We’re in the dog days of August and there’s so much you should be doing to find a new work opportunity in the GTA or Canada– but you just can’t seem to get to it.
Maybe you need to update your resume or cover letter. Or write a proposal for a contract. Or investigate full-time or temporary placements in Toronto, the GTA or elsewhere in Canada. Or just send out emails to former colleagues and new contacts.
You know what needs to be done when looking for work, but for some reason, you’re just not getting around to it.
At the Bagg Group, we lead in successful placements of high achievers. It’s what our four divisions Bagg Professional, Bagg Technology Resources, Bagg Managed Resources, and Turn Key Staffing —all members of GardaWorld Staffing –– do best.
We help strong candidates land full-time, contract and temporary placements.
We understand high-achievers – and we know that procrastinating doesn’t mean you’re not one of them.
It just means you need to stop, take stock, and figure out how to be productive when you really would rather go canoeing.
4 top reasons job-hunters stall –and hacks to overcome these
Tedious tasks come with just about every job. And we all know the the drill. We start off with great intentions, but five minutes into our work and we can’t resist checking email, looking at the news, reading blogs, editing pictures, and looking at Instagram, where everyone appears to be having a better and more successful time. Then when we try to get back to work, we’re feeling defeated about our lack of progress.
Productivity hack: Set a do-don’t do-repeat cycle
Set a timer. Work for 20 minutes.
Set the timer again for 10 minutes. During this time, read a blog or emails until the buzzer goes off.
Repeat the cycle.
The secret is to actually set an alarm. Studies confirm this will give you a critical sense of working to some kind of deadline. It will keep you going when you would really rather be doing anything else.
Editor-in-chief of Business Insider magazine, Nicholas Carlson, says he wrote a 93,000-word book in six weeks by setting his timer for an hour at a time. “During that hour – until the timer went off – I allowed myself to do one of two things: write or stare. That meant no looking at my phone, checking email, reading news, or anything else.” When the timer went off, Carlson said he’d go for a 15 minute walk around the block. Then he set the timer again, and return back to writing –or staring. It proved a very successful formula.
- The work is … well, it’s complicated.
You’re not sure of what is expected, what you’re meant to be doing, how to approach the project. Little is more de-motivating than uncertainty.
Productivity hack: Send out a trial balloon.
Sometimes, it’s worth it to spend more time upfront to save considerable time – and frustration and procrastination — down the line.
If you aren’t sure of an approach, go with your best guess and write up an outline. Send to someone able to provide helpful input and tell you whether you’re on the right tract.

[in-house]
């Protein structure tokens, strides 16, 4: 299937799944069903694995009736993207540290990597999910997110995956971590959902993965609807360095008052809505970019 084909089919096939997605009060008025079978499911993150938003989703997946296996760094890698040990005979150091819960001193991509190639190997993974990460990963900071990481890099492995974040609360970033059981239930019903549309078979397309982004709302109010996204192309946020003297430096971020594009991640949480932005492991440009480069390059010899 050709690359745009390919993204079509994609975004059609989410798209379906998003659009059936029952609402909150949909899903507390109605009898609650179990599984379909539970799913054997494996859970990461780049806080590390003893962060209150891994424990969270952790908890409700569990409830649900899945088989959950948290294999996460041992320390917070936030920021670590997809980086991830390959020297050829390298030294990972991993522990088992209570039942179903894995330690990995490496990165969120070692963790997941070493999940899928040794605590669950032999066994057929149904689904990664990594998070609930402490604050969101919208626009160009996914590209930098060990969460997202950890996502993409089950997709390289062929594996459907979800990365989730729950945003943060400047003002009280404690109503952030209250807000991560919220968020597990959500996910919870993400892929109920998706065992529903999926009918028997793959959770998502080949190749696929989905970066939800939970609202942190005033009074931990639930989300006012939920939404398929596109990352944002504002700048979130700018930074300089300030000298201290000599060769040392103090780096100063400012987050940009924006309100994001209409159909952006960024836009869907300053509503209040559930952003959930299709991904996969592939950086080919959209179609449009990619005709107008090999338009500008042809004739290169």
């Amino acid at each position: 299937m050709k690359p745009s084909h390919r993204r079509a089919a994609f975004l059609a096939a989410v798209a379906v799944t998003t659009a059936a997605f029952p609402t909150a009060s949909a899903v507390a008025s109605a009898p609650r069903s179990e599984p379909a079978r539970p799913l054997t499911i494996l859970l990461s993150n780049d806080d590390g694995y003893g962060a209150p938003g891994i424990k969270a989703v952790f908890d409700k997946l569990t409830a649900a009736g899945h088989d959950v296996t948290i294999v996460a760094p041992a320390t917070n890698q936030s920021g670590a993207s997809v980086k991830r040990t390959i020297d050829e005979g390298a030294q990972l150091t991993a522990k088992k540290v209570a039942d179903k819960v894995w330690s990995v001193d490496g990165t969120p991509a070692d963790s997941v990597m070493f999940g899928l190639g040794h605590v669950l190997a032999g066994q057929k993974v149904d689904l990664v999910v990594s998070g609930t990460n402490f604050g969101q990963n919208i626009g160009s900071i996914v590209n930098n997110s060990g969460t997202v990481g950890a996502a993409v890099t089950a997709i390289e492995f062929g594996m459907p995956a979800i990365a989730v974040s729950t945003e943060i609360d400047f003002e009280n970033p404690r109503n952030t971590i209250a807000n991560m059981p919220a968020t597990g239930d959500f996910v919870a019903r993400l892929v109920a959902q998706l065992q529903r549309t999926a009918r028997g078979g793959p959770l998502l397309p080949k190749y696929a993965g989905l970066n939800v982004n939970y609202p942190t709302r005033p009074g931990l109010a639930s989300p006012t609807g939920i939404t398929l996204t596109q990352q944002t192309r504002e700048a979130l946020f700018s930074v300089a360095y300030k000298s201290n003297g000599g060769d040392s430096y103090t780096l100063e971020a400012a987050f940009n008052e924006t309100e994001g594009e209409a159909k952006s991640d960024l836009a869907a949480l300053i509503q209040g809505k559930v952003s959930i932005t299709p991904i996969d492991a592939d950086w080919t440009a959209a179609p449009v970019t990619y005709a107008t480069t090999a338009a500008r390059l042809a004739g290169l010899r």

- It feels like risky business.
You’re worried, you feel you can’t afford to mess up this work. And the anxiety and doubt are paralyzing.
Productivity hack: Ask yourself, what if you don’t do it – is that so much better for you?
Usually, the cost of not doing something is a significant loss of some kind. You may lose hope and feel you’ll be stuck forever, or it may be loss of reputation, or even loss of self-esteem.
Standing still, or inaction, always comes with its own price –and it’s usually too big to pay.
- It’s work you just really don’t feel like doing.
In his book The Antidote: Happiness for People who Can’t Stand Positive Thinking, author Oliver Burkeman shows that when we tell ourselves things like “I just can’t get myself to exercise,” what we really mean is that we can’t get ourselves to feel like exercising, etc.
Burkeman insists it’s really not necessary to feel like doing something to do it.
Productivity hack: Don’t get into a debate with yourself
Don’t ask yourself the question, “Do I feel like this?” Don’t say yourself, “Argh, I hate this, I don’t want to do it.”
Do not engage in those conversations with yourself, they’re nothing but roadblocks to accomplishment.
Instead, even though you don’t feel like it, tell yourself, “Ok, I’m now going to do this for (xx) time.”
It’s just that simple.
Now, after the hard talk –the fun stuff.
All of us at The Bagg Group believe in the value of celebrating wins and finding enjoyment in the everyday.
At The Bagg Group, we know happiness counts, so …
Eat dark chocolate for your work: A study looked at the effects of eating 60% cacao chocolate (dark chocolate) on the brain waves of 122 participants. And great news, it was found chocolate boosted alertness and attention for a period. Bring on the chocolate bar.
Add colour to your environment: Research shows rooms with bright colours, notably yellow and red, energize reading comprehension — so you can get through all report faster.
Take heart, even the most successful procrastinate: If you’re using the timer method, check out this Procrastination Help with Ellen DeGeneres for your minutes off. It’ll make you laugh. And you can’t beat laughter for recharging your battery.
Gene Hayden, author of The Follow-Through Factor: Getting from Doubt to Done (Random House), is a career coach who has helped hundreds successfully put their best foot forward at interviews and in the workplace. She is also writer-in-residence for The Bagg Group.